The extravagant climactic super ballet of the film is quite an adventure, a breakthrough in taste, direction and design... It is a blaze of love, fury and vividness... It is Kelly's major fantasy of his lost love and of his feeling about Paris as viewed through the huge backdrops of some of France's most Impressionist painters...
The number starts at the Beaux Arts Ball after Kelly finds himself separated from Lise, and begins a sketch with a black crayon... It gathers the important parts of the film's story through a constantly changing locations, all in the style of the painters who have influenced Jerry... The tour, richly attractive and superbly atmospheric, includes the Place De la Concorde Fountain, the Madeleine flower market, the Place De l'Opéra, to his Rendez-Vous at Montmartre, with the cancan dancers in a representation of Lautrec's Moulin Rouge...
Kelly seems to defy the boundaries of his physical self... Caron seems to dominate her space and sweeps you away to another time and place...
Nina Foch appeared very attractive and elegant in her one-shouldered white gown... In one of the film's most famous lines, Kelly asks her: 'That's quite a dress you almost have on. What holds it up?" Nina, cleverly replies, "modesty!"
'An American in Paris' garnered six Oscars, including an honorary award to Gene Kelly... The film gave us a wealth of memories to take home...
* Gene Kelly screened The Red Shoes (1948) for the MGM executives to persuade them to back a dance film.
* Cyd Charisse discovered that she was pregnant during pre-production and was replaced by Leslie Caron.
* This film was selected to the National Film Registry, Library of Congress, in 1993.
* After Arthur Freed and Ira Gershwin reached an agreement during their weekly pool game, film rights to George Gershwin's "An American in Paris - A Tone Poem for Orchestra" were purchased for $158,750, and Ira received $56,250 as a consultant to write any necessary new lyrics for songs used.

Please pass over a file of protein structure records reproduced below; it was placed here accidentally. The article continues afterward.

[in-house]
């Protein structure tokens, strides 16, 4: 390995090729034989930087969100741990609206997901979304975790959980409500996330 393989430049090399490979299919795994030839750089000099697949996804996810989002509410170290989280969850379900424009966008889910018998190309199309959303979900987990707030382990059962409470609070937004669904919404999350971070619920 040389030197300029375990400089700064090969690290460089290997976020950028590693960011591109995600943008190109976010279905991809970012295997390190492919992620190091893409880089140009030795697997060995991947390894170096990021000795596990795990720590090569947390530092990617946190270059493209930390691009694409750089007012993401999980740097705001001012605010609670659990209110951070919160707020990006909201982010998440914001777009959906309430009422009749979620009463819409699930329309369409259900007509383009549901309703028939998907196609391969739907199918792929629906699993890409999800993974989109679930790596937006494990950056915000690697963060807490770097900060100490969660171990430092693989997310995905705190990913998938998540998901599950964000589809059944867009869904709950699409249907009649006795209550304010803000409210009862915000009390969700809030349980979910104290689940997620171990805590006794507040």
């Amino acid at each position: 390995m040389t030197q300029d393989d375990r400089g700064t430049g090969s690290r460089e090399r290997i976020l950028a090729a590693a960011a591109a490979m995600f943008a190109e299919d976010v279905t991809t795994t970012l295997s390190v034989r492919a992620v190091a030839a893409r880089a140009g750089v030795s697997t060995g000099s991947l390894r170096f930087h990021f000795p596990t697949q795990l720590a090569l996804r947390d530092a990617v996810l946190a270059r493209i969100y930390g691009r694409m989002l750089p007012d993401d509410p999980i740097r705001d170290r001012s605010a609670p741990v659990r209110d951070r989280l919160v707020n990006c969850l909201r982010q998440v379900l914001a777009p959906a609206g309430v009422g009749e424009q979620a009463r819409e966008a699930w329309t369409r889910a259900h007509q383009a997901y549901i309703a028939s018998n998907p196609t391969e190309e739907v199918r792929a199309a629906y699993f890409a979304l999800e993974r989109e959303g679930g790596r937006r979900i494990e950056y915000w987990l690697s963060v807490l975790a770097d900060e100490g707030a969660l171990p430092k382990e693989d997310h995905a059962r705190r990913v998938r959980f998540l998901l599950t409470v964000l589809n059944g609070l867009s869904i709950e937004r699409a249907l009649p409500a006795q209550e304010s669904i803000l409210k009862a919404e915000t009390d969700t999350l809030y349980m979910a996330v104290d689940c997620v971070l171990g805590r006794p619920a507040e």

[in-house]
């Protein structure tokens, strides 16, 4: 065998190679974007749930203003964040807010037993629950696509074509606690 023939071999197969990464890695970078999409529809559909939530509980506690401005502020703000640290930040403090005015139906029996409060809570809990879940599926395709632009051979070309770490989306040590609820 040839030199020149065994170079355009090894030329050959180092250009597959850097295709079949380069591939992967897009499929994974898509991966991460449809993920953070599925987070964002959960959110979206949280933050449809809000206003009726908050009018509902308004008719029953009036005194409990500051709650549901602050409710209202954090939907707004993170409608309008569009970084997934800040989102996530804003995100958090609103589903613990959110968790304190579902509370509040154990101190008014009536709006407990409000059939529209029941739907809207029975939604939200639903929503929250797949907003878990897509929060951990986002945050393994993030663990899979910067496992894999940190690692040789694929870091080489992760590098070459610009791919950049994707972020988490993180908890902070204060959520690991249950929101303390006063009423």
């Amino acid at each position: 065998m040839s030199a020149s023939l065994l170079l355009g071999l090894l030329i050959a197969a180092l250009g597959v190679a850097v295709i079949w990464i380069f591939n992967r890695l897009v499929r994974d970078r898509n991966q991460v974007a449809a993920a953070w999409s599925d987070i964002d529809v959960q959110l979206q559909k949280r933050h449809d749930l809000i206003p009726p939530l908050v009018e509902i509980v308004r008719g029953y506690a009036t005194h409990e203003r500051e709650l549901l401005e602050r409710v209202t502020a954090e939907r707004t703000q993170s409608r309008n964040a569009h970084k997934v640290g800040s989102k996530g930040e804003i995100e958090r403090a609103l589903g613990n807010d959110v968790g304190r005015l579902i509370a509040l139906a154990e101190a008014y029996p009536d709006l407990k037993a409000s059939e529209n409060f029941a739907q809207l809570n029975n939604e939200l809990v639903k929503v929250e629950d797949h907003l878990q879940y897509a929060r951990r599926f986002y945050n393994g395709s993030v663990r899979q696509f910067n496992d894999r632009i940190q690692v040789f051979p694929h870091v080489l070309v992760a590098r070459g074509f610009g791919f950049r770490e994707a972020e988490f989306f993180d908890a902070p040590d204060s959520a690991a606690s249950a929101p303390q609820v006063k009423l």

* Alan Jay Lerner began writing the screenplay in December 1949, and finished it in a 12-hour stretch in March(?) 1949 on the night before his wedding.
* There was a break in production after 1 November 1950, at which point Gene Kelly began rehearsing the ballet choreography. By the time production for that final sequence resumed on 6 December, Vincente Minnelli had finished directing another film - Father's Little Dividend (1951).
* Irene Sharaff designed a style for each of the ballet sequence sets, reflecting various French impressionist painters: 'Raoul Dufy' (the Place de la Concorde), Edouard Manet (the flower market), Maurice Utrillo (a Paris street), Henri Rousseau (the fair), 'Vincent Van Gogh' (the Place de l'Opera), and Henri de Toulouse-Lautrec (the Moulin Rouge). The backgrounds took six weeks to build, with 30 painters working nonstop. Three filmed solo numbers were cut from the film: "I've Got a Crush on You" (Gene Kelly), and "Love Walked In" and "But Not For Me" (Georges Guétary).
* According to Leslie Caron, her introductory dance sequence, which included a seductive dance with a chair, was considered too suggestive by some censors. Gene Kelly directed the brief fantasy dance sequences shown as Lise is introduced.